• Robotic Surgical Skill Acquisition
    Currently there is no curriculum in medical schools to teach residents the techniques required to perform robotic-assisted surgery.  Recognizing this as an opportunity to further our teaching and research mandate, St. Joseph’s Healthcare Hamilton has partnered with McMaster University to examine how skills learned in a robotic surgery simulation laboratory are transferred into use in the operating room.  This study will be used to guide the introduction of robotic surgery simulation into the training of future surgeons in McMaster University’s department of surgery.
  • Economic Evaluation of Robot-assisted Radical Prostatectomy Compared to Open Radical Prostatectomy (Urology)
    This study compares the cost effectiveness of robot-assisted versus open radical prostatectomy in the context of Ontario’s public payer health system.  The study found that robotic-assisted procedures are in fact cost-effective in Ontario, challenging the conclusions from an earlier assessment conducted by the province.  Contributing to the results include evidence that robot-assisted radical prostatectomies have a lower incidence of adverse events, such as urinary incontinence and erectile dysfunction, compared to procedures that are “open”, not robot-assisted.  The results of the study were published last year in the Canadian Urologic Association Journal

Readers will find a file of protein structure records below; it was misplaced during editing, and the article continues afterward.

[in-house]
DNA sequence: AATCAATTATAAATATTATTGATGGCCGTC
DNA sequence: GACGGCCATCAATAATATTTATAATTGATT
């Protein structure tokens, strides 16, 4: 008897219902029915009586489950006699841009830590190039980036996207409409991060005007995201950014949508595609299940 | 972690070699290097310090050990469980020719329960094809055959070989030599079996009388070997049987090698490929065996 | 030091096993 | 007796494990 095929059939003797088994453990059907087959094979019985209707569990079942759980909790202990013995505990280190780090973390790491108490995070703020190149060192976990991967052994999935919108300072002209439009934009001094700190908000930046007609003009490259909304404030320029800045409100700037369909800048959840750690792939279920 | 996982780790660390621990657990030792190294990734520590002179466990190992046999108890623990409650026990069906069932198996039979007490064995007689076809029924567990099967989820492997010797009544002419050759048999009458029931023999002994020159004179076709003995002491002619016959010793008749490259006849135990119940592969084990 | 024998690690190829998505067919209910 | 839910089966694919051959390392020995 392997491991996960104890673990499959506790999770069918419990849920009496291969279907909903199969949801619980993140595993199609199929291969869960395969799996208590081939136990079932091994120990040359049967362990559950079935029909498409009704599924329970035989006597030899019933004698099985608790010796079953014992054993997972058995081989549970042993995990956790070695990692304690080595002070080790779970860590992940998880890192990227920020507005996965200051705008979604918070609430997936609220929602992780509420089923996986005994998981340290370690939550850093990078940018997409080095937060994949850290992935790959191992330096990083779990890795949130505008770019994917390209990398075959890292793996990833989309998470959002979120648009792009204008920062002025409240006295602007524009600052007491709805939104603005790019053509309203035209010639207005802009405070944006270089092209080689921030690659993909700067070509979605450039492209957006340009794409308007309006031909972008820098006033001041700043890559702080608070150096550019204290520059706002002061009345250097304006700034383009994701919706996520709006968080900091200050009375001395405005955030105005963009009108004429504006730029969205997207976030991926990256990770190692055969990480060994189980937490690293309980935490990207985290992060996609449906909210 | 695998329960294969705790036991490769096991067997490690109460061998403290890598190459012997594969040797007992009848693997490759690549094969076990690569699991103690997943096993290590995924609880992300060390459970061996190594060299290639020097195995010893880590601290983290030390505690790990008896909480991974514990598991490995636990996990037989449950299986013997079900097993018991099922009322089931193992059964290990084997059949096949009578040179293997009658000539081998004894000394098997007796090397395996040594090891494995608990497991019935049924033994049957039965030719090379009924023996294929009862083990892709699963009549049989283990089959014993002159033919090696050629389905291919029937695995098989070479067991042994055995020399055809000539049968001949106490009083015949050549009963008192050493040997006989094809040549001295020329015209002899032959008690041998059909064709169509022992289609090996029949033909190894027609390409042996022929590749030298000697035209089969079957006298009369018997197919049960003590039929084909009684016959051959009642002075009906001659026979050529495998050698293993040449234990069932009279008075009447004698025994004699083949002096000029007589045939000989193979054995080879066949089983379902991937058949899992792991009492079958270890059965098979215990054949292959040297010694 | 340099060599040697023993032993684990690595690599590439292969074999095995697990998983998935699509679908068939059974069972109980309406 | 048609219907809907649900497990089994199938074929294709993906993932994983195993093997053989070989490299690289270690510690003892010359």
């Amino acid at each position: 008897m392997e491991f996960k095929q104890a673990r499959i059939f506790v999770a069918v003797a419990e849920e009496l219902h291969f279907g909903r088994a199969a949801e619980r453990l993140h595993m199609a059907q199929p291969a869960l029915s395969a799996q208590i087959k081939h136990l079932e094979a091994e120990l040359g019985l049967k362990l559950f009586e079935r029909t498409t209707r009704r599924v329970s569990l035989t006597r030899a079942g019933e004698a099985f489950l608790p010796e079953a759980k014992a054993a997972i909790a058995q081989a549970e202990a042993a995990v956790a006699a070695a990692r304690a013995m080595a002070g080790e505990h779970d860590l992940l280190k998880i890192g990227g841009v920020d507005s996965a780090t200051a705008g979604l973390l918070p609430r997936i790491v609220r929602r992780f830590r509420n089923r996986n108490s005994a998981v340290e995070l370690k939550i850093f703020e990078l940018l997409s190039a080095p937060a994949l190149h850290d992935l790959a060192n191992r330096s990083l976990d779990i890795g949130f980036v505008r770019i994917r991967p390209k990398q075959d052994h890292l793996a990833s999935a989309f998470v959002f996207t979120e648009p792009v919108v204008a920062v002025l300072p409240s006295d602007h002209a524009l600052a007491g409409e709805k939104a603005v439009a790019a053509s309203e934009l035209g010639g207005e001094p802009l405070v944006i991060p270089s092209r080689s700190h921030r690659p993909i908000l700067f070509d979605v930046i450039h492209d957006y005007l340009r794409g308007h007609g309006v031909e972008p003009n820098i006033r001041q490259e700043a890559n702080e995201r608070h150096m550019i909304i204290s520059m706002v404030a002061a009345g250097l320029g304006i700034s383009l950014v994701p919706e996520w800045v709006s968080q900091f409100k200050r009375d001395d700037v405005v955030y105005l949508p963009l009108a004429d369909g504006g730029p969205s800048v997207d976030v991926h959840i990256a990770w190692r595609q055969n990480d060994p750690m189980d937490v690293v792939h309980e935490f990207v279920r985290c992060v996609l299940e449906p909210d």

Orthopaedic Robotic Surgery Research

  • Outcomes and Impact of Orthopaedic Robotic Surgery for Partial and Total Joint Replacements
    Total knee arthroplasty (TKA) (commonly known as knee replacement surgery), is the second most common surgical procedure performed in Canada. Total knee replacements can often restore much of a patient’s lost knee function, but no artificial replacement can replicate the range of motion of a natural knee. Since TKA procedures affect the entire knee, all three compartments – medial, lateral, and patellofemoral – are replaced whether or not they are all compromised. Researchers at St. Joe’s are exploring novel alternatives to TKA. This includes unicompartmental knee arthroplasty (UKA) and bicompartmental knee arthroplasty (BiKA) – both of which are partial knee replacement procedures affecting only one or two compartments, instead of the entire knee. These partial replacements are much more technically challenging compared to a total replacement, necessitating the use of the MAKO RIO Orthopaedic surgical robot. To determine whether robotic surgery for joint replacement procedures is superior to conventional techniques, a team of St. Joe’s orthopaedic researchers are conducting a major study that will consider a number of factors, including function, gait analysis, recovery time, patient satisfaction, surgical time, complications, implant survival, and cost-effectiveness. Read more here.

Learn more about Research at St. Joe’s!